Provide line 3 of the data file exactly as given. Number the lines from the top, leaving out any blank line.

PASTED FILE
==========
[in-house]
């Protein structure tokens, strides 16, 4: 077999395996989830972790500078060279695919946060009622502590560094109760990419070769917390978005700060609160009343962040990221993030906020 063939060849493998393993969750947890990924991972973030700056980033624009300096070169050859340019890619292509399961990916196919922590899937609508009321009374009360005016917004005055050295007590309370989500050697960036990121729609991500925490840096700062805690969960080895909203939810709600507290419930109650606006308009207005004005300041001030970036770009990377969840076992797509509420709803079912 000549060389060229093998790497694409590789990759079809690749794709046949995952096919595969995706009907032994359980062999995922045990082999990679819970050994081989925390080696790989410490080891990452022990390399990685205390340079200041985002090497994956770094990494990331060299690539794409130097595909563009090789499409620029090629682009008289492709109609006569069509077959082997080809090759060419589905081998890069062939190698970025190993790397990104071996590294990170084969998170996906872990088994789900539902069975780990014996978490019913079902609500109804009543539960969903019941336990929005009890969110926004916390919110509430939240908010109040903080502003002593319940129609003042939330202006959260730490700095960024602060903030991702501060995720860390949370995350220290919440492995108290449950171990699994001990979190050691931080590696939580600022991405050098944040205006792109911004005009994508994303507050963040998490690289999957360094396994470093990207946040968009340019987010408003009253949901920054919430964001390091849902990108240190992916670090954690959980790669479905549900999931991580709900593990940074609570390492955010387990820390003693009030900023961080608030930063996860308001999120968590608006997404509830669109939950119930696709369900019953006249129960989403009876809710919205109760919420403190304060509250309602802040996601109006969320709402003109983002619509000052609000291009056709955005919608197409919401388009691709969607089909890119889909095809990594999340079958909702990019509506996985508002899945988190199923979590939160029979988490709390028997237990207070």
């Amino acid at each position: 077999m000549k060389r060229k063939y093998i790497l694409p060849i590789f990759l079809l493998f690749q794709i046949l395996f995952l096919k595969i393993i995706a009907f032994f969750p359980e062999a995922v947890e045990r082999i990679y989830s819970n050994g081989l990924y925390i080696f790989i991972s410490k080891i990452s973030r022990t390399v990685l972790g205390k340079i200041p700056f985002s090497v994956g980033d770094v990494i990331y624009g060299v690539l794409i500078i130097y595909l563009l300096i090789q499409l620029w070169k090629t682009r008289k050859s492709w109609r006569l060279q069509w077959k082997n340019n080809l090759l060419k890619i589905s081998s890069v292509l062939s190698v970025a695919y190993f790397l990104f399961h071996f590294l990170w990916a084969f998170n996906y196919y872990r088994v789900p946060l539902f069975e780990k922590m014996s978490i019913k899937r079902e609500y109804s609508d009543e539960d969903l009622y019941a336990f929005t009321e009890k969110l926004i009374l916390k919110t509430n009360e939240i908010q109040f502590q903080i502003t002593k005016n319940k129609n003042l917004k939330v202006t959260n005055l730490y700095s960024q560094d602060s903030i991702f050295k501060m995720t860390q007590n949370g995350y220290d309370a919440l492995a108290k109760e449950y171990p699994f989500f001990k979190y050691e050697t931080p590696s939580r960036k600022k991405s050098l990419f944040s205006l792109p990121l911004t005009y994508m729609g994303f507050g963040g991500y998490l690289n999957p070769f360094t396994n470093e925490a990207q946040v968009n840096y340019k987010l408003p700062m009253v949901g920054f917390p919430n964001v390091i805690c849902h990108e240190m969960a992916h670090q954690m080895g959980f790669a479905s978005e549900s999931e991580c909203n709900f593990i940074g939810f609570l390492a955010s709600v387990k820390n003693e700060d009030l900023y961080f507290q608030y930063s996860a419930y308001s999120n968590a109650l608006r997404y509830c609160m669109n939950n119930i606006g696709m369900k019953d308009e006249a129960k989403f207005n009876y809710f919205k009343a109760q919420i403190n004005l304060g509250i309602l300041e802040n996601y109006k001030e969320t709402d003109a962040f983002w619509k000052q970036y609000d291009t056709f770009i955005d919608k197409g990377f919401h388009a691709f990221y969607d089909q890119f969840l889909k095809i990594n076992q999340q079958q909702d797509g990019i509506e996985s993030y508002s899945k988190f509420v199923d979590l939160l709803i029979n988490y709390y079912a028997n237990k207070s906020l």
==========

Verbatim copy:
């Amino acid at each position: 077999m000549k060389r060229k063939y093998i790497l694409p060849i590789f990759l079809l493998f690749q794709i046949l395996f995952l096919k595969i393993i995706a009907f032994f969750p359980e062999a995922v947890e045990r082999i990679y989830s819970n050994g081989l990924y925390i080696f790989i991972s410490k080891i990452s973030r022990t390399v990685l972790g205390k340079i200041p700056f985002s090497v994956g980033d770094v990494i990331y624009g060299v690539l794409i500078i130097y595909l563009l300096i090789q499409l620029w070169k090629t682009r008289k050859s492709w109609r006569l060279q069509w077959k082997n340019n080809l090759l060419k890619i589905s081998s890069v292509l062939s190698v970025a695919y190993f790397l990104f399961h071996f590294l990170w990916a084969f998170n996906y196919y872990r088994v789900p946060l539902f069975e780990k922590m014996s978490i019913k899937r079902e609500y109804s609508d009543e539960d969903l009622y019941a336990f929005t009321e009890k969110l926004i009374l916390k919110t509430n009360e939240i908010q109040f502590q903080i502003t002593k005016n319940k129609n003042l917004k939330v202006t959260n005055l730490y700095s960024q560094d602060s903030i991702f050295k501060m995720t860390q007590n949370g995350y220290d309370a919440l492995a108290k109760e449950y171990p699994f989500f001990k979190y050691e050697t931080p590696s939580r960036k600022k991405s050098l990419f944040s205006l792109p990121l911004t005009y994508m729609g994303f507050g963040g991500y998490l690289n999957p070769f360094t396994n470093e925490a990207q946040v968009n840096y340019k987010l408003p700062m009253v949901g920054f917390p919430n964001v390091i805690c849902h990108e240190m969960a992916h670090q954690m080895g959980f790669a479905s978005e549900s999931e991580c909203n709900f593990i940074g939810f609570l390492a955010s709600v387990k820390n003693e700060d009030l900023y961080f507290q608030y930063s996860a419930y308001s999120n968590a109650l608006r997404y509830c609160m669109n939950n119930i606006g696709m369900k019953d308009e006249a129960k989403f207005n009876y809710f919205k009343a109760q919420i403190n004005l304060g509250i309602l300041e802040n996601y109006k001030e969320t709402d003109a962040f983002w619509k000052q970036y609000d291009t056709f770009i955005d919608k197409g990377f919401h388009a691709f990221y969607d089909q890119f969840l889909k095809i990594n076992q999340q079958q909702d797509g990019i509506e996985s993030y508002s899945k988190f509420v199923d979590l939160l709803i029979n988490y709390y079912a028997n237990k207070s906020l």